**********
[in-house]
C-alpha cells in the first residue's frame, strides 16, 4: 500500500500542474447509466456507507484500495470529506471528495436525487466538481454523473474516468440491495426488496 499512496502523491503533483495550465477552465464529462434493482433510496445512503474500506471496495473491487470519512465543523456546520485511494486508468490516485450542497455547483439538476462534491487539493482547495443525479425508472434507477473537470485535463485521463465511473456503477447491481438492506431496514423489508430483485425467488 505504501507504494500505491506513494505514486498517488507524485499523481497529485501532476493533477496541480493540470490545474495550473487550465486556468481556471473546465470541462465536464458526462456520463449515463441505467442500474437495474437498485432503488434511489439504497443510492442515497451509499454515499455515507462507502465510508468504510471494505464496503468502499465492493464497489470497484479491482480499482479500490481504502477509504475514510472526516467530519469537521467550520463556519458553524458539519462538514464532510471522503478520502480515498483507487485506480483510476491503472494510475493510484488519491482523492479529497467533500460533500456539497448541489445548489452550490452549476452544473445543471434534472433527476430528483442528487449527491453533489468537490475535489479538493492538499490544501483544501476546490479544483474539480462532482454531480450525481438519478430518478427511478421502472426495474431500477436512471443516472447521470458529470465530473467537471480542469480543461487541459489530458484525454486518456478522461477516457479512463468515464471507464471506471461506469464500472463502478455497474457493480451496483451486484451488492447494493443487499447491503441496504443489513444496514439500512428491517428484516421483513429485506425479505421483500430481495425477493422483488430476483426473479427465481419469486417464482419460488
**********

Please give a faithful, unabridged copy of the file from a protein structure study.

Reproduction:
[in-house]
C-alpha cells in the first residue's frame, strides 16, 4: 500500500500542474447509466456507507484500495470529506471528495436525487466538481454523473474516468440491495426488496 499512496502523491503533483495550465477552465464529462434493482433510496445512503474500506471496495473491487470519512465543523456546520485511494486508468490516485450542497455547483439538476462534491487539493482547495443525479425508472434507477473537470485535463485521463465511473456503477447491481438492506431496514423489508430483485425467488 505504501507504494500505491506513494505514486498517488507524485499523481497529485501532476493533477496541480493540470490545474495550473487550465486556468481556471473546465470541462465536464458526462456520463449515463441505467442500474437495474437498485432503488434511489439504497443510492442515497451509499454515499455515507462507502465510508468504510471494505464496503468502499465492493464497489470497484479491482480499482479500490481504502477509504475514510472526516467530519469537521467550520463556519458553524458539519462538514464532510471522503478520502480515498483507487485506480483510476491503472494510475493510484488519491482523492479529497467533500460533500456539497448541489445548489452550490452549476452544473445543471434534472433527476430528483442528487449527491453533489468537490475535489479538493492538499490544501483544501476546490479544483474539480462532482454531480450525481438519478430518478427511478421502472426495474431500477436512471443516472447521470458529470465530473467537471480542469480543461487541459489530458484525454486518456478522461477516457479512463468515464471507464471506471461506469464500472463502478455497474457493480451496483451486484451488492447494493443487499447491503441496504443489513444496514439500512428491517428484516421483513429485506425479505421483500430481495425477493422483488430476483426473479427465481419469486417464482419460488